Elucidating the gene expression circuits that drive a given phenotype requires a new class of analytical techniques that can handle billions of variables. Ultimately, analytics must reveal when and how key measurements of biomarkers should be made to guide the teams in their development of sensors suitable for long-term use. GE is initially developing a microneedle system worn across the body; IHMC is developing a dental overlay. Both teams will reassess their sensing approaches as the program progresses based on refined understanding of what biomarkers are significant.
Lawrence Livermore National Laboratory will conduct independent validation and verification (IV&V) of the other teams’ results, hardware, and processes to confirm they are operationally relevant. The IV&V work includes testing the functional lifetime of MBA sensors and evaluating their user interfaces to understand potential failure modes and opportunities for misinterpretation of results.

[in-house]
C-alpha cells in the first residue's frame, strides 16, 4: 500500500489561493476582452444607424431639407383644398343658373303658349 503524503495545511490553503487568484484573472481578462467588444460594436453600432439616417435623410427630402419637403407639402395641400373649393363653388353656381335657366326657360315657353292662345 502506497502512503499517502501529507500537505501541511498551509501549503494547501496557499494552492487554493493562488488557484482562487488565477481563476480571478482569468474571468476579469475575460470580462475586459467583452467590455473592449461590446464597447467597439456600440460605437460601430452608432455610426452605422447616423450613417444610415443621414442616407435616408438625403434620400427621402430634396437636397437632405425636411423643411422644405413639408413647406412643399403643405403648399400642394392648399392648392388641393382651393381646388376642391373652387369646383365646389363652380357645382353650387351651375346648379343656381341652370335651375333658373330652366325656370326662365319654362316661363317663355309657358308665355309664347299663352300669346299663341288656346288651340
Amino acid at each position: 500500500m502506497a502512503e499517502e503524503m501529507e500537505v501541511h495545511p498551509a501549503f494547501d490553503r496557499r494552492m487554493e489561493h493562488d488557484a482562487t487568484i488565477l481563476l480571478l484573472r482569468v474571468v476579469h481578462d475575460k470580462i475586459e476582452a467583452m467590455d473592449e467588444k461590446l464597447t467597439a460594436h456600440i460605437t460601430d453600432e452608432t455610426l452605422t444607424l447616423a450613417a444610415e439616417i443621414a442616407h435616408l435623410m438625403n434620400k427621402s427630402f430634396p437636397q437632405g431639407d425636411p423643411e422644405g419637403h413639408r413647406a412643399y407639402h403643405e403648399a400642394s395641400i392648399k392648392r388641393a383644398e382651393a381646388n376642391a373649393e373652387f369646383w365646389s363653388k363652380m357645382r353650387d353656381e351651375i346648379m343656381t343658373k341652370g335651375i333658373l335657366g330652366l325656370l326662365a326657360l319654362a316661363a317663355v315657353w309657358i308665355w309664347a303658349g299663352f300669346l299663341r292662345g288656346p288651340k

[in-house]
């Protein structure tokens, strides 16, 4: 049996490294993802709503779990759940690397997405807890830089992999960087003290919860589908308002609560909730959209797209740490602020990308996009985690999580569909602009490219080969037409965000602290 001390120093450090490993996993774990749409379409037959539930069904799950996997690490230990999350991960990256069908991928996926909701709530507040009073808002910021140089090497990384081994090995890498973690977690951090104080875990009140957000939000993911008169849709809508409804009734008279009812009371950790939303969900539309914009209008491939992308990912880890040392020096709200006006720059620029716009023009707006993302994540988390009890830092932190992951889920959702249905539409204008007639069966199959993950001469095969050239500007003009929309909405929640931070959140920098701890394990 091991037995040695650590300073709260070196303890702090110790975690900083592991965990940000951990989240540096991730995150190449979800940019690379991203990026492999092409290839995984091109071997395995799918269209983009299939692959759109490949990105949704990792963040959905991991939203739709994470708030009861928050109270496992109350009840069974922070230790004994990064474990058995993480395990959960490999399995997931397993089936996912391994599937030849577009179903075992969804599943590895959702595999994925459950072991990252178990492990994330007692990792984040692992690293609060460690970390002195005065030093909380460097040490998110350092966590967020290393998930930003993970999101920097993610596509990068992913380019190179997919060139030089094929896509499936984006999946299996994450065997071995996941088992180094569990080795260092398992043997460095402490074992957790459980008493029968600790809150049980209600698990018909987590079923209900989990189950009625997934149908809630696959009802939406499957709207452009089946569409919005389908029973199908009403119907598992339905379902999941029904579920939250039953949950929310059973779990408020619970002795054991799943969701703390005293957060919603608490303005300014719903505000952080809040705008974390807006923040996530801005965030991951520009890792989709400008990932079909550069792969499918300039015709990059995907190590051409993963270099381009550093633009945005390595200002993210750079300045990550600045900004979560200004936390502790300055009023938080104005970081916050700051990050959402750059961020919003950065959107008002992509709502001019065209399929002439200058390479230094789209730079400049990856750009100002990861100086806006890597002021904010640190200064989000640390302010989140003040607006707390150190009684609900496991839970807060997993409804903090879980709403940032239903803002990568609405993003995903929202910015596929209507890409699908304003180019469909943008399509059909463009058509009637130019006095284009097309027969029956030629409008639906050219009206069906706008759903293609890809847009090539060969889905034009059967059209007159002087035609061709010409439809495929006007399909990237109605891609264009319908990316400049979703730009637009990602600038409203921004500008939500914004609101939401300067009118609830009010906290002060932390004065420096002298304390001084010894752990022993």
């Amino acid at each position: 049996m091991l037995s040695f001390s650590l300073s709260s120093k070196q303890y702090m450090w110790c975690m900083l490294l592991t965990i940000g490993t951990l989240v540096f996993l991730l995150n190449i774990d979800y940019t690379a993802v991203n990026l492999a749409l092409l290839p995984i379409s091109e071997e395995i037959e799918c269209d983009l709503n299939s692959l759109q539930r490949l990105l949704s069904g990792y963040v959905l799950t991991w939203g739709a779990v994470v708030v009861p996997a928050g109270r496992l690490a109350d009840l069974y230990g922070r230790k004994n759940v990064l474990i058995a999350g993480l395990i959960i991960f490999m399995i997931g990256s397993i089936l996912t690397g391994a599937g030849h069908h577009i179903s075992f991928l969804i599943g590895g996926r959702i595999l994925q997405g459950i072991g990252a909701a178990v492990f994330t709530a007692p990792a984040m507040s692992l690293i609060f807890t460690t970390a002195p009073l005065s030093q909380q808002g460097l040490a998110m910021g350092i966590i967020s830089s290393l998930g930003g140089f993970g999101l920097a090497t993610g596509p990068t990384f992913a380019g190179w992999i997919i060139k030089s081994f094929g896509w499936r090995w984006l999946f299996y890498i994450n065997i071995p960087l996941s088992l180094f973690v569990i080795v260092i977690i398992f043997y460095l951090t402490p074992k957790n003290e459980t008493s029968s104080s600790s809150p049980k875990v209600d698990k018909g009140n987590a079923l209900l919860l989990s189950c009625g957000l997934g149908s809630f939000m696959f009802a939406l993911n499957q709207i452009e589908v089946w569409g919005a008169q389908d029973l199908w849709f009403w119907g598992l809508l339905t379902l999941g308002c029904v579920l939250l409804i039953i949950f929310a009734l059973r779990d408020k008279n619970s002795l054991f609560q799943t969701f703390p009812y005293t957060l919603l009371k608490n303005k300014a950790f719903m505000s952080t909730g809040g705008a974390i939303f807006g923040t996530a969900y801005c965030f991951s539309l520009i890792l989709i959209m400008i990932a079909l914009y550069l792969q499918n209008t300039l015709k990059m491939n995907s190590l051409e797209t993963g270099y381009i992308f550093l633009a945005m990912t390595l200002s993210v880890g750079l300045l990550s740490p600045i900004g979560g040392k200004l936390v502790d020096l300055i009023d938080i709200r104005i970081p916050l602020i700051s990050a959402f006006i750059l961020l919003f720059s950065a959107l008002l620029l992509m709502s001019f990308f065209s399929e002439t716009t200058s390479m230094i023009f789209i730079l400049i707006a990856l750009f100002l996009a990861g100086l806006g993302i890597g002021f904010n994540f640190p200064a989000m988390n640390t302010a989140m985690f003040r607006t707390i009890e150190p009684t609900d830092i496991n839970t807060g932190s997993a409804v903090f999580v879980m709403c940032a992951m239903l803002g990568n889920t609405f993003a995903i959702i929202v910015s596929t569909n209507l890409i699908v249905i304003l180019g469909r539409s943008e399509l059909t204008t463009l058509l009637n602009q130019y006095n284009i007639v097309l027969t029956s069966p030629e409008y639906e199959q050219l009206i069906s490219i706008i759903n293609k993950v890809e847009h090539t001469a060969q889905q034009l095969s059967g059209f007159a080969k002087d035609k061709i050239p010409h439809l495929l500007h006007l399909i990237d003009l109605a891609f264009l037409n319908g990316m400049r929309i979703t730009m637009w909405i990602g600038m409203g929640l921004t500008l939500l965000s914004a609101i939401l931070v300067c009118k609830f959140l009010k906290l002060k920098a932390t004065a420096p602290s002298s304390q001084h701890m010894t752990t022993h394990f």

“One of DARPA’s goals for MBA is to take the technology we develop and place it immediately into the hands of military operators and cadres when the program ends,” Van Gieson said. “Our systems need to be functional and validated from Day One so that even a novice operator can use them appropriately and trust the data they provide.”
In the final phase of the MBA program, GE and IHMC will demonstrate their systems in trials with military service members. DARPA requires that the systems outperform the traditional selection processes carried out by military cadres.
The MBA program benefits from consultations with independent advisors in the ethical, legal, social, and regulatory aspects of the work, with particular emphases on privacy, data protection, and responsible utilization of data by anyone with access.